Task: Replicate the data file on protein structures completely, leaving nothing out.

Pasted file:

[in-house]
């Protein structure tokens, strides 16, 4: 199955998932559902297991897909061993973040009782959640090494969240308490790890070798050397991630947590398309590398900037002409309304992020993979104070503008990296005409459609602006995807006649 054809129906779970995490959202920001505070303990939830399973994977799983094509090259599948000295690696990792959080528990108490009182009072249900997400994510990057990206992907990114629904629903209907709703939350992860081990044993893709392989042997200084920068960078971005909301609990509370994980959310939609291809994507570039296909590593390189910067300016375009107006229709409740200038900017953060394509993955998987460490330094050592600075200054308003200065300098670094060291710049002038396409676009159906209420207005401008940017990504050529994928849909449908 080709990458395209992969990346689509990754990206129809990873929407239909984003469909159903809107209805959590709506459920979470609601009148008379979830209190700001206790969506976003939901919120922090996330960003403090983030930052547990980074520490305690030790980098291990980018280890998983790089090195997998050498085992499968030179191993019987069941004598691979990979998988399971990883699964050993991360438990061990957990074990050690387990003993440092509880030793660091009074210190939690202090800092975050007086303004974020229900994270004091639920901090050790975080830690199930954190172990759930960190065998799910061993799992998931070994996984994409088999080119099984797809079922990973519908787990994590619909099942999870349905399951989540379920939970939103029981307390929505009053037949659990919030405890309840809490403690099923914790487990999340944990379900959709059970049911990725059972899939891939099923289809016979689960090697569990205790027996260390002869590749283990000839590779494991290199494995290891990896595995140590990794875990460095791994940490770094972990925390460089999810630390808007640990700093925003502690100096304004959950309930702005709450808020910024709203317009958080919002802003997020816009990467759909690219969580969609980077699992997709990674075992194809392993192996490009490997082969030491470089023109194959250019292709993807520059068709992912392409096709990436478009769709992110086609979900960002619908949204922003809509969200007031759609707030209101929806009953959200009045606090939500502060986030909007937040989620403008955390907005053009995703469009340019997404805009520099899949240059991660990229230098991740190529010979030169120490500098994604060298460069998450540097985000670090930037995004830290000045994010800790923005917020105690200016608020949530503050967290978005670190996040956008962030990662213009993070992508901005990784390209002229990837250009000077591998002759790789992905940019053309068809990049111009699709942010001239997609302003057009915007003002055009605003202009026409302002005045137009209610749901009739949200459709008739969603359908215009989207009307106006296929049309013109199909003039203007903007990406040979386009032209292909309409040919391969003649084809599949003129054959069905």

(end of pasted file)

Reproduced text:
[in-house]
């Protein structure tokens, strides 16, 4: 199955998932559902297991897909061993973040009782959640090494969240308490790890070798050397991630947590398309590398900037002409309304992020993979104070503008990296005409459609602006995807006649 054809129906779970995490959202920001505070303990939830399973994977799983094509090259599948000295690696990792959080528990108490009182009072249900997400994510990057990206992907990114629904629903209907709703939350992860081990044993893709392989042997200084920068960078971005909301609990509370994980959310939609291809994507570039296909590593390189910067300016375009107006229709409740200038900017953060394509993955998987460490330094050592600075200054308003200065300098670094060291710049002038396409676009159906209420207005401008940017990504050529994928849909449908 080709990458395209992969990346689509990754990206129809990873929407239909984003469909159903809107209805959590709506459920979470609601009148008379979830209190700001206790969506976003939901919120922090996330960003403090983030930052547990980074520490305690030790980098291990980018280890998983790089090195997998050498085992499968030179191993019987069941004598691979990979998988399971990883699964050993991360438990061990957990074990050690387990003993440092509880030793660091009074210190939690202090800092975050007086303004974020229900994270004091639920901090050790975080830690199930954190172990759930960190065998799910061993799992998931070994996984994409088999080119099984797809079922990973519908787990994590619909099942999870349905399951989540379920939970939103029981307390929505009053037949659990919030405890309840809490403690099923914790487990999340944990379900959709059970049911990725059972899939891939099923289809016979689960090697569990205790027996260390002869590749283990000839590779494991290199494995290891990896595995140590990794875990460095791994940490770094972990925390460089999810630390808007640990700093925003502690100096304004959950309930702005709450808020910024709203317009958080919002802003997020816009990467759909690219969580969609980077699992997709990674075992194809392993192996490009490997082969030491470089023109194959250019292709993807520059068709992912392409096709990436478009769709992110086609979900960002619908949204922003809509969200007031759609707030209101929806009953959200009045606090939500502060986030909007937040989620403008955390907005053009995703469009340019997404805009520099899949240059991660990229230098991740190529010979030169120490500098994604060298460069998450540097985000670090930037995004830290000045994010800790923005917020105690200016608020949530503050967290978005670190996040956008962030990662213009993070992508901005990784390209002229990837250009000077591998002759790789992905940019053309068809990049111009699709942010001239997609302003057009915007003002055009605003202009026409302002005045137009209610749901009739949200459709008739969603359908215009989207009307106006296929049309013109199909003039203007903007990406040979386009032209292909309409040919391969003649084809599949003129054959069905």